Using the example Subversion repository
301
Understanding branches in Subversion
302
Branching or checkout from Subversion
303

[x]

www.it-ebooks.info


Table of Contents

Preserving Subversion metadata

304

Preserving original revision numbers
Preserving versioned properties
Preserving revision and file IDs

304
305
305

Pulling or updating from Subversion
Committing to Subversion
Pushing to Subversion
Merging Subversion branches
Merging local branches into Subversion
Binding and unbinding to Subversion locations
Using lightweight checkouts
Browsing the logs
Limitations of bzr-svn
Final remarks on bzr-svn
Using Bazaar with Git
Installing bzr-git
Supported protocols and URL schemes
Using the example Git repository
Branching from git
Preserving version control metadata

306
307
307
308
309
312
313
313
314
314
315
315
316
316
317
318

Pulling from Git
Pushing to Git
Merging Git branches
Merging local branches into Git
Limitations of bzr-git
Final remarks on bzr-git
Migrating between version control systems
Installing bzr-fastimport
Exporting version control data

321
322
322
324
326
327
328
328
328

Preserving Git revision ids
Preserving merged branches and revisions

Exporting Subversion data
Exporting Git data
Exporting Bazaar data
Exporting other VCS data

319
320

329
329
330
331

Importing version control data
331
Querying fast-import files
332
Filtering fast-import
332
Summary333

[ xi ]

www.it-ebooks.info


Table of Contents

Chapter 10: Programming Bazaar

335

Accessing branch data
Accessing branch configuration values
Accessing revision history
Accessing the contents of a revision
Formatting revision info using a log format
More examples

337
338
338
339
340
341

Using Bazaar programmatically
Using bzrlib outside of bzr
Accessing Bazaar objects

Locating BZRLIB
Creating a plugin
Using the example plugins
Using the summary plugin
Using the customlog plugin
Using the appendlog plugin

335
336
336

342
342
343

343
344
344

Naming the plugin
Creating the plugin directory
Implementing the plugin
Writing the README file
Creating __init__.py

345
345
346
346
347

Setting help and documentation texts
Declaring the API version
Declaring the plugin version
Verifying the loaded module name
Registering new functionality
Registering a test suite
Performance considerations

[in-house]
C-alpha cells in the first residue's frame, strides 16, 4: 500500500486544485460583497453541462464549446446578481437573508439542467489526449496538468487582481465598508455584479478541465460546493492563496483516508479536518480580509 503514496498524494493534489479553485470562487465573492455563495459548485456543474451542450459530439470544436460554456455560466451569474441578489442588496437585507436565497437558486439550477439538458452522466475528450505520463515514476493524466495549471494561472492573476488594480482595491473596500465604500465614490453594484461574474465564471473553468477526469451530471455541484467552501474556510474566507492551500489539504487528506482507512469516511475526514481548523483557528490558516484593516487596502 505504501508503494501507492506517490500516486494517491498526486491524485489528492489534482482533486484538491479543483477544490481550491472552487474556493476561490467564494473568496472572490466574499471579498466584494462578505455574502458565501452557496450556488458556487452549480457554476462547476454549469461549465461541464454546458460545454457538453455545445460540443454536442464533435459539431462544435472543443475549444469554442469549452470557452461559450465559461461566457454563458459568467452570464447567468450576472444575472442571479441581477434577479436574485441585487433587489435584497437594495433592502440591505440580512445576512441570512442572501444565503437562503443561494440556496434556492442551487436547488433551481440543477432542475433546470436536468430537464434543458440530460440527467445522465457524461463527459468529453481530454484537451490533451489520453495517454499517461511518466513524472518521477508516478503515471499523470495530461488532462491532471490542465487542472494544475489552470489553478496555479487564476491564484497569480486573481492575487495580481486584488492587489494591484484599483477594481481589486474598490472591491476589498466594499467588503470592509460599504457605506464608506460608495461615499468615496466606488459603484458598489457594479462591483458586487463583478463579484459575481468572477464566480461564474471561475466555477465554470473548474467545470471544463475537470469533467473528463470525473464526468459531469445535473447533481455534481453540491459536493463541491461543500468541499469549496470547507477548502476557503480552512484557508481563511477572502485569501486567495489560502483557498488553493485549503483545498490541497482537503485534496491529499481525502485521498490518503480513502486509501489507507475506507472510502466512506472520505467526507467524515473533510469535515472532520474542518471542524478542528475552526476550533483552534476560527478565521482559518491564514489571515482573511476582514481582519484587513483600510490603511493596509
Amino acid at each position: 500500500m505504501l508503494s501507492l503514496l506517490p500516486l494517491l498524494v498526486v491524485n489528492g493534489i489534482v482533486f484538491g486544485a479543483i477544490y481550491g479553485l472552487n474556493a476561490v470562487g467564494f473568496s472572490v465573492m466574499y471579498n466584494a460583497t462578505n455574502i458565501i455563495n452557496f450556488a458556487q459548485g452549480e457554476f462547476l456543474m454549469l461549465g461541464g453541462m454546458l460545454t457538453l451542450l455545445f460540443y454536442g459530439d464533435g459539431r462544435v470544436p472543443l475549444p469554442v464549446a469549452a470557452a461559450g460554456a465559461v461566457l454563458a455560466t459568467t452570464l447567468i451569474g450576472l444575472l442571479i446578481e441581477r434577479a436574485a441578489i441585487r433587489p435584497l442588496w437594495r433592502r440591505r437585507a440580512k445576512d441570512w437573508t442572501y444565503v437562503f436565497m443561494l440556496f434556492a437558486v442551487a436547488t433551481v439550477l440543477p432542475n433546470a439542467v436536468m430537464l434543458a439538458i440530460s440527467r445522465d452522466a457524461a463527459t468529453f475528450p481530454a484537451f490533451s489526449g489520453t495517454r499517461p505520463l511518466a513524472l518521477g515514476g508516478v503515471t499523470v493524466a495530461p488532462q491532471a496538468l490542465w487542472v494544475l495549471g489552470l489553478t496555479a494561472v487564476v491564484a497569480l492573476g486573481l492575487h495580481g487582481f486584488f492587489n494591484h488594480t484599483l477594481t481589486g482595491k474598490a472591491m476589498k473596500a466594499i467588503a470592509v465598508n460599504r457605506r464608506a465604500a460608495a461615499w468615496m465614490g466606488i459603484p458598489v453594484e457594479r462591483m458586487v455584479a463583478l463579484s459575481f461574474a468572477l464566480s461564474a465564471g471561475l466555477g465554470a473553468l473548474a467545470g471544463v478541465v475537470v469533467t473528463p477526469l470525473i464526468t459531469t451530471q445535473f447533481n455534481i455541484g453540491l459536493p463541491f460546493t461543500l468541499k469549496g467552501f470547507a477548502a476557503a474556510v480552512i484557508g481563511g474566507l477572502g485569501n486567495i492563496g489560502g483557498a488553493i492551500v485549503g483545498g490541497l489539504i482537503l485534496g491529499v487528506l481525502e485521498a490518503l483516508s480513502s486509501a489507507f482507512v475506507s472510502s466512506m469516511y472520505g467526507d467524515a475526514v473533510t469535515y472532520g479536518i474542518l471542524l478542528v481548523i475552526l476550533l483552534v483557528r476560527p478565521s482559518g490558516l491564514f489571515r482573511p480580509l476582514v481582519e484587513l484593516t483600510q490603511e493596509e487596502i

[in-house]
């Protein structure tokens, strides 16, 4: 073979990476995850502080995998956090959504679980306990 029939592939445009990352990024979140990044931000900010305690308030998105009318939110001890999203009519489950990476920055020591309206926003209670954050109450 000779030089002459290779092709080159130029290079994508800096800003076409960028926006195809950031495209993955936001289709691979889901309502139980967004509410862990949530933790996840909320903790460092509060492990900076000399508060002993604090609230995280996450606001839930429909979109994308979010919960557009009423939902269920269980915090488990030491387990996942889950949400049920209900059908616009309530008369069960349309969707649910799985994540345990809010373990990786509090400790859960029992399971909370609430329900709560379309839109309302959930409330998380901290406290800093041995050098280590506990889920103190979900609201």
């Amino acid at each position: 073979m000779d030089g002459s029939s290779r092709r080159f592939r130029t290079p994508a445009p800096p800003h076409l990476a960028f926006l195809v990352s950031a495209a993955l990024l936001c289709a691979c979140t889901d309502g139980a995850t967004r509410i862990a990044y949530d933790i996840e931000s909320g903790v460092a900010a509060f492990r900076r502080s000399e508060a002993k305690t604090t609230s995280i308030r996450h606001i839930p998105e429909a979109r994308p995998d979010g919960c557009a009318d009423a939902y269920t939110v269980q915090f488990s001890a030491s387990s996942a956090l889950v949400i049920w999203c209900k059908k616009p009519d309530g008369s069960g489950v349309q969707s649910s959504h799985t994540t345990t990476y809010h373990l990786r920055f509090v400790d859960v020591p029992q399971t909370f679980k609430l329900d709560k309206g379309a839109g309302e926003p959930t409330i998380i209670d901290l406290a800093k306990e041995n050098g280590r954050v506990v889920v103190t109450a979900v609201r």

Writing unit tests
Creating setup.py
Browsing existing plugins
Registering your plugin
Creating a hook
Hook points, hook classes, and hook types
Registering hooks
Activating hooks
References
Summary

Index

[ xii ]

www.it-ebooks.info

347
348
348
349
349
353
353

354
357
358
359
360
360
361
362
362
363

365


Preface
A version control system enables you to track your changes, view the history of
your revisions, revert to previous states if necessary, and allows you many other
very practical operations. Bazaar is such a system, and although these tasks are
complicated and can be really difficult to accomplish, Bazaar makes makes all
this as easy for you as possible.
I have been using Bazaar since its early days. At the time I was a happy user of
Subversion. Although I could not do everything that I wanted with it, I was not
looking for something better. I don't remember what compelled me to try Bazaar,
but I do remember that soon after I tried it, very quickly (and very easily!)
I migrated all my projects, without ever looking back.
I found my way around Bazaar little by little, mostly by reading its built-in help
pages. Based on my previous experiences with version control systems, I often
used operations the "hard way" at first, only to learn later that Bazaar had a much
easier, much more intuitive way to accomplish the same thing. I had to unlearn
many things, and again and again I was surprised by how predictable this tool
was. I could guess how some complex operations would work in a situation I
have never experienced before, and to my surprise Bazaar would prove me right.
Although Bazaar has excellent documentation both built-in and online, the idea
behind the structure of this book is to lead you on, step by step, through more and
more logically complex scenarios that you might find yourself in when working on
any project. When you start using a version control tool, you will probably try it
first by yourself, in a simple project you have, or something completely new.
As the project shapes up, you might want to share your work with your friends or
colleagues, get some feedback from them, or better yet, get actual implementations
of real improvements. The idea is to not to just go over all the possible operations
like a bullet-point list, but to put them in practical, realistic contexts, jam-packed
with good examples. The book gradually reveals the power of Bazaar, while
constantly highlighting the common intuition behind all the operations.

www.it-ebooks.info


Preface

Using a version control system skillfully is not easy at all, and the subject should not
be taken lightly. I truly hope that this book will help you gain a solid understanding
of version control with Bazaar, and that you will become fully comfortable and
effective using this fantastic tool.